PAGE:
Broadway, which I found captivating), so I suspect that some of my
enthusiasm on the subject is infectious (they love when I explain the dirty
jokes to them. That's how you suck them in to start with).
So while I wouldn't say it's "easy" to "get" Shakespeare at first, or that
it's "easy" to peddle it to teenagers who can't be bothered to do homework
during the school year, let alone during the summers, I would say that it's
a highly worthwhile endeavor.
And if the pack of lovable "characters" I've had troop through my classes
over the years could be brought to an appreciation of the Bard, anyone can.
All the Best-
On Fri, Oct 24, 2008 at 12:00 PM, Mark R. Harris <email@example.com>wrote:
> I promised myself not to be drawn into debates, but I'll say this: I
> see what you lose with the subtitles. You just gain clarity in case you
> mis-hear a word or phrase. (Since you mention Titus Andronicus -- Julie
> Taymor's Titus is especially good to watch with subtitles. That is a vastly
> under-rated play! And talk about hard-boiled/noir...)
> As a trained English teacher, I think you underestimate the difficulties
> that Elizabethan language can pose for those who haven't had sustained
> educational exposure to it. I've taught Shakespeare; it is tough.
> On Fri, Oct 24, 2008 at 1:39 PM, Brian Thornton
> <firstname.lastname@example.org <bthorntonwriter%40gmail.com>>wrote:
> > I could not disagree more on the part about watching Shakespeare with
> > subtitles.
> > While it's true that Elizabethan English is different in many ways from
> > Standard American or modern British English, it is still very much
> > English, with few variations on anything other than standard sentence
> > structure.
> > It's like anything else, experience with it breeds comfort, and if ever
> > there was an author in any language worth spending a little time with,
> > Willie the Shake. And keeping this mildly on-topic, I defy you to find an
> > author whose work is more intrinsically hard-boiled and in many cases
> > laughably bad TITUS ANDRONICUS, the devastating KING LEAR, that vehicle
> > the ultimate femme fatale MACBETH, and his masterpiece, HAMLET come to
> > mind)
> > outright noirish.
> > If it were Middle English (Chaucer) or Old English (BEOWULF) I could see
> > the
> > appropriateness of subtitles, but with Shakespeare? Nah. You lose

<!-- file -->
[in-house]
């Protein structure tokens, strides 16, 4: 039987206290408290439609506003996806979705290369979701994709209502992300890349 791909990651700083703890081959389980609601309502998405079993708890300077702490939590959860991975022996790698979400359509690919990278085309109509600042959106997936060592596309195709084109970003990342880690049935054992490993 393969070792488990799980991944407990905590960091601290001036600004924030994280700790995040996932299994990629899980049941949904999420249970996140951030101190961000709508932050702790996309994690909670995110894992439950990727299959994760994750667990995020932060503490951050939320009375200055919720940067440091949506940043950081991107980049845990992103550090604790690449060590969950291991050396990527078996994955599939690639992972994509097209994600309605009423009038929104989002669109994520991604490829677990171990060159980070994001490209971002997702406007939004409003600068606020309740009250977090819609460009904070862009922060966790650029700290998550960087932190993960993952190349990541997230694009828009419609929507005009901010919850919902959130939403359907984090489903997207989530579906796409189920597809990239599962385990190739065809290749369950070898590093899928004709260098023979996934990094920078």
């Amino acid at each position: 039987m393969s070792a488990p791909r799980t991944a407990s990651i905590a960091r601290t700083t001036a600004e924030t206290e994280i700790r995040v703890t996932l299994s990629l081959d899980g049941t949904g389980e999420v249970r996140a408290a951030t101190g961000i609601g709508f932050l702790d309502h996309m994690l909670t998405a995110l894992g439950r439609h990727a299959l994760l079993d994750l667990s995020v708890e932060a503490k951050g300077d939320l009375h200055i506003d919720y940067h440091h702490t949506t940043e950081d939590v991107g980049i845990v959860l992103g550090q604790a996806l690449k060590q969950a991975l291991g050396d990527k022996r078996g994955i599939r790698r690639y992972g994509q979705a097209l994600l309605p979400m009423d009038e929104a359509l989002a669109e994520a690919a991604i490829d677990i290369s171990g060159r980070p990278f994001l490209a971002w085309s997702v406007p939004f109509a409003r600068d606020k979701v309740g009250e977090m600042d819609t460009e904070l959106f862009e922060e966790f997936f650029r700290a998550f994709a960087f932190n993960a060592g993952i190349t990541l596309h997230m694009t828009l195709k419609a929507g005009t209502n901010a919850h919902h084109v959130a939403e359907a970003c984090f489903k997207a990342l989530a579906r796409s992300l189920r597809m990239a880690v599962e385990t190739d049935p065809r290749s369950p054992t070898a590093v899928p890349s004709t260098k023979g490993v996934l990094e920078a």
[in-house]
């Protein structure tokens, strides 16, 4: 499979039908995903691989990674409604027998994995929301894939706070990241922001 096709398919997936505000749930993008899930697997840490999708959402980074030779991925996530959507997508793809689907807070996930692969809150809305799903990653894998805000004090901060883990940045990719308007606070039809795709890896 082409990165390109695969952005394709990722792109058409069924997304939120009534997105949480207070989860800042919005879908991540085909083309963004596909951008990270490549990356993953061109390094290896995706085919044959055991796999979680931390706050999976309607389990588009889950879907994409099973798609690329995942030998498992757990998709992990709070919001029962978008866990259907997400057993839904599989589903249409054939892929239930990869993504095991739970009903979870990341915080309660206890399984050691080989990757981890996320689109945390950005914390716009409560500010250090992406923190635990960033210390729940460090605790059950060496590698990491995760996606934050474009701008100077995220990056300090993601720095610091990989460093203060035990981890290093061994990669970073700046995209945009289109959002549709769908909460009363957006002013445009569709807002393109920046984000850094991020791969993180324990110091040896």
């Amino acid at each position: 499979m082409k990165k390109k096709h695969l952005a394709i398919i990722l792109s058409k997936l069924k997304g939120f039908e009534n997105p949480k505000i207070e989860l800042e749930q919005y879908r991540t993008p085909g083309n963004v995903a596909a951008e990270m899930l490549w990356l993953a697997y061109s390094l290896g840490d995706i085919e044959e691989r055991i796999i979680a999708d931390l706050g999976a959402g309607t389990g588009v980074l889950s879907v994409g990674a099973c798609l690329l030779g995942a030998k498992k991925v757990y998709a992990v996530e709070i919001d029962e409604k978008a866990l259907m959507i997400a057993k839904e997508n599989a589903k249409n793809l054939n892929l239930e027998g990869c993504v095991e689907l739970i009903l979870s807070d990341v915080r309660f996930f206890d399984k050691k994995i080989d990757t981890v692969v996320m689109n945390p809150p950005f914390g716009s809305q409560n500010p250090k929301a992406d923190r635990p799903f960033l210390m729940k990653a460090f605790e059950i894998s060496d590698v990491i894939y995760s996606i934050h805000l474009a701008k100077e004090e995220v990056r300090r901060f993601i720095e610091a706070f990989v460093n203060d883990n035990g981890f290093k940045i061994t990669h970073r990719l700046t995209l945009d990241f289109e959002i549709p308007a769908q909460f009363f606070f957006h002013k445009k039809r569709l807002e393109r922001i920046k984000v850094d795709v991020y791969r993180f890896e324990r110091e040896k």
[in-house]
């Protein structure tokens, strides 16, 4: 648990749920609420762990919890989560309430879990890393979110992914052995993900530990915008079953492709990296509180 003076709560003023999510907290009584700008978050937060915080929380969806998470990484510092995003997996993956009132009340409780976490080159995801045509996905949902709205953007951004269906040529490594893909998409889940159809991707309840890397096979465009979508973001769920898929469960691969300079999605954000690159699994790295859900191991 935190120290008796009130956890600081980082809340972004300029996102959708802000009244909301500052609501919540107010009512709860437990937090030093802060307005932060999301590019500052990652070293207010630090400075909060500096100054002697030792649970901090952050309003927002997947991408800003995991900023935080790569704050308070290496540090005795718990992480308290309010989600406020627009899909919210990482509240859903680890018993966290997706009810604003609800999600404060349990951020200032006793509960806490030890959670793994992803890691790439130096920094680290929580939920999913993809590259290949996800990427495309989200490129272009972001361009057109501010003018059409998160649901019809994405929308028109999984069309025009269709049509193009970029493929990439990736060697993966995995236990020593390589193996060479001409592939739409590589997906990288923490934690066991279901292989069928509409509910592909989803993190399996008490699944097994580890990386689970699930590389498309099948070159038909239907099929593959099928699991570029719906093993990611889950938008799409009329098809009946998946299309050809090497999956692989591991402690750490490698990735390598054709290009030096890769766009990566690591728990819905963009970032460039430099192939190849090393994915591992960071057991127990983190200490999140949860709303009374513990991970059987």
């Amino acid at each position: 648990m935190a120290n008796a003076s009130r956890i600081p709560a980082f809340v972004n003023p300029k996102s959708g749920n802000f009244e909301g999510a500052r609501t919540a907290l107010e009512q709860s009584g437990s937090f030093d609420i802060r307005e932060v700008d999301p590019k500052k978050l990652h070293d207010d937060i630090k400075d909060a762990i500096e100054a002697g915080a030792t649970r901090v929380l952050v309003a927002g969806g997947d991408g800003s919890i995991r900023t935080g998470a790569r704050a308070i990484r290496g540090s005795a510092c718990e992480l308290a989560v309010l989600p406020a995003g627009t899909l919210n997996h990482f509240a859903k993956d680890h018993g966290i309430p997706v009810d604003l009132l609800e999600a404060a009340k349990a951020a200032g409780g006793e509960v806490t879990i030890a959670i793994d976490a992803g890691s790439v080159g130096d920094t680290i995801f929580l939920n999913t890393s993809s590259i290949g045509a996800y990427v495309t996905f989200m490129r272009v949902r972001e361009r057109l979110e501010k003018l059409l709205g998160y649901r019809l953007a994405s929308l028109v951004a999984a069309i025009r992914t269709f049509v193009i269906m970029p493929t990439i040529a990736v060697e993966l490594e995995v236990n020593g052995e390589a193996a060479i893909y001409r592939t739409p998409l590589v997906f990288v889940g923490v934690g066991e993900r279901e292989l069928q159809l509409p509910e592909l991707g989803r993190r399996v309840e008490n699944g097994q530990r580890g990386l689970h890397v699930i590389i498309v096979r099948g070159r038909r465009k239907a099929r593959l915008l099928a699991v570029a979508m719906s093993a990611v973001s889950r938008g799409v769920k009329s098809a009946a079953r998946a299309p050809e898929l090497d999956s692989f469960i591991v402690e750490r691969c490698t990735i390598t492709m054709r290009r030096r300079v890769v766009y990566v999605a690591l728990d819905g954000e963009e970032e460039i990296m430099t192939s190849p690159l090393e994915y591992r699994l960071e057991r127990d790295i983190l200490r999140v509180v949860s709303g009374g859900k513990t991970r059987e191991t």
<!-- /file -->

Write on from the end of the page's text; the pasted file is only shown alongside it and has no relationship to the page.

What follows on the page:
> > something in subtitles.
> > All the Best-
> > Brian
> > On Fri, Oct 24, 2008 at 11:29 AM, Mark R. Harris <email@example.com<brokerharris%40gmail.com>
> > > I recently compared watching the first half-hour of the 1962 British
> > > film
> > > The Loneliness of the Long Distance Runner first without, then with
> > > English-language subtitles. I got so much more out of the film with the
> > > subtitles, it was amazing. Whenever there are any linguistic issues
> > an
> > > English-language film -- thick accents, slang, difficult language
> > > (Shakespeare) -- I recommend using the English subtitles if they are
> > > available on the DVD, which they increasingly are.
> > >
> > > Mark
> > >
> > > On 10/24/08, Kevin Burton Smith <firstname.lastname@example.org<kvnsmith%40sbcglobal.net>
> > <kvnsmith%40sbcglobal.net>>
> > > wrote:
> > > >
> > > > I speak both American and Canadian, and am working on English.
> > > >
> > > > Does that count?
> > > >
> > > > (Hey guys! Down here BBC programs often have sub-titles!)
> > > >
> > > > Kevin
> > > >
> > > > [Non-text portions of this message have been removed]
> > > >
> > > >
> > > >
> > >
> > > --
> > > Mark R. Harris
> > > 2122 W. Russet Court #8
> > > Appleton WI 54914
> > > (920) 470-9855
> > > email@example.com <brokerharris%40gmail.com> <brokerharris%
> 40gmail.com> <brokerharris%
> > 40gmail.com>
> > >
> > > [Non-text portions of this message have been removed]
> > >
> > >
> > >
> > [Non-text portions of this message have been removed]
> Mark R. Harris
> 2122 W. Russet Court #8
> Appleton WI 54914
> (920) 470-9855
> firstname.lastname@example.org <brokerharris%40gmail.com>
> [Non-text portions of this message have been removed]
[Non-text portions of this message have been removed]